National Heritage List inscription date 7 November 2006
Flemington is one of the world's premier racecourses and is synonymous with the Melbourne Cup.
Since the first Melbourne Cup in 1861, Flemington has hosted the ‘race that stops the nation’ on the first Tuesday of November every year.
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The forefront of Australia’s racing culture
Over 170 years Flemington Racecourse has been transformed from uneven, heavily thicketed, rough paddocks into one of the finest racing surfaces in the world.
Flemington track’s circumference of 2,312 metres makes it one of the longest racecourses in Australia.
The track is famous for the ‘Straight Six’ – the six-furlong (1200 metre) length of straight track – making Flemington ideal for sprint races that have become a favourite with both Australian and international jockeys. The Straight Six gives horses a chance to stretch out, allowing for some dramatic racing. The long run gives a horse the chance to come from well back in the field to make it first past the post.
The race that stops the nation
Flemington Racecourse has long been associated with the horses, jockeys, trainers, breeders and owners who have been at the forefront of Australia's racing culture. Many of Australia's greatest racing champions have won at Flemington, not least of which was the legendary Phar Lap who won the Melbourne Cup in 1930.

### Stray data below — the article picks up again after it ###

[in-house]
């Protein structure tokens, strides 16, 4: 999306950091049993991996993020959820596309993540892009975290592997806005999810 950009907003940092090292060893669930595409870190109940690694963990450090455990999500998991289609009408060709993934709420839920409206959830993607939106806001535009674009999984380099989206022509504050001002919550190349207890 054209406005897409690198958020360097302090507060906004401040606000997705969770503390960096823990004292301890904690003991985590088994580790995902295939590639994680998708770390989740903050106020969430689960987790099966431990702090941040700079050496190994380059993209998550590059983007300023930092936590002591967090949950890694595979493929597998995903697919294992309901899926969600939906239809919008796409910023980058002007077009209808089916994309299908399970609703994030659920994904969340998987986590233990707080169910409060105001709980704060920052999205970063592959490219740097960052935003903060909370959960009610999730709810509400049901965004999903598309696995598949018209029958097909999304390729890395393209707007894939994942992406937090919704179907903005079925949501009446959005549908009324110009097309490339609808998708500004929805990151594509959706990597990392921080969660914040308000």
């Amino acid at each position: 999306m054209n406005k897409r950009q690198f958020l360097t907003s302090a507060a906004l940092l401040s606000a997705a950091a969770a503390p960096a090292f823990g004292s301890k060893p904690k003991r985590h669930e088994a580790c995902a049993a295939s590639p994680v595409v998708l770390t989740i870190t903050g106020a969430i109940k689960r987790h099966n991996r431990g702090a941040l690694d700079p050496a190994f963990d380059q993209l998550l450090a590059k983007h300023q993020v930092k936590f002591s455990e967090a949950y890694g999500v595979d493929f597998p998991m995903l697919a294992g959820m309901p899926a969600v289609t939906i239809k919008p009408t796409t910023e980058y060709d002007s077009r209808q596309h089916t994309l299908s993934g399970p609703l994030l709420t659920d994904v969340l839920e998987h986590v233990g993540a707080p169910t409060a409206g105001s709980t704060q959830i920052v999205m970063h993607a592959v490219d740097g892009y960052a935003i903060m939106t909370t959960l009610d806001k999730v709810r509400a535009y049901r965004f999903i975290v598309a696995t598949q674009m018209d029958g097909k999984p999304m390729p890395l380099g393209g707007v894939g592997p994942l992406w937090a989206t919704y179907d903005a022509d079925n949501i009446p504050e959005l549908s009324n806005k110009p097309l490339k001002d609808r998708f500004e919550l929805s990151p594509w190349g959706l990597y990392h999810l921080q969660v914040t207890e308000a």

Run on the first Tuesday in November, the Melbourne Cup remains one of the world's most famous races, and the carnival surrounding the race itself is an iconic cultural event that unites sport and culture.
The Cup has been a stimulus for the arts, including literature, painting, drama and ballet. As a spectator sport, racing has one of the highest participation rates in Australia, and the Melbourne Cup and the cult of the turf have become part of the national psyche.
Flemington Racecourse has also become an important venue for Australian fashion. The Melbourne Cup spring racing carnival is a major part of the fashion industry’s year. ‘Oaks Day’ of the spring carnival was developed as a ‘ladies day’ in 1885, and within two years had become the fashion event of the Melbourne year. Ever since British model Jean Shrimpton caused outrage in 1965 by appearing in a mini-skirt, fashion has made almost as many headlines as the Cup winners.
Flemington is a site where legends are made, fortunes are won and lost and where all of the nation’s eyes will be trained at least once a year.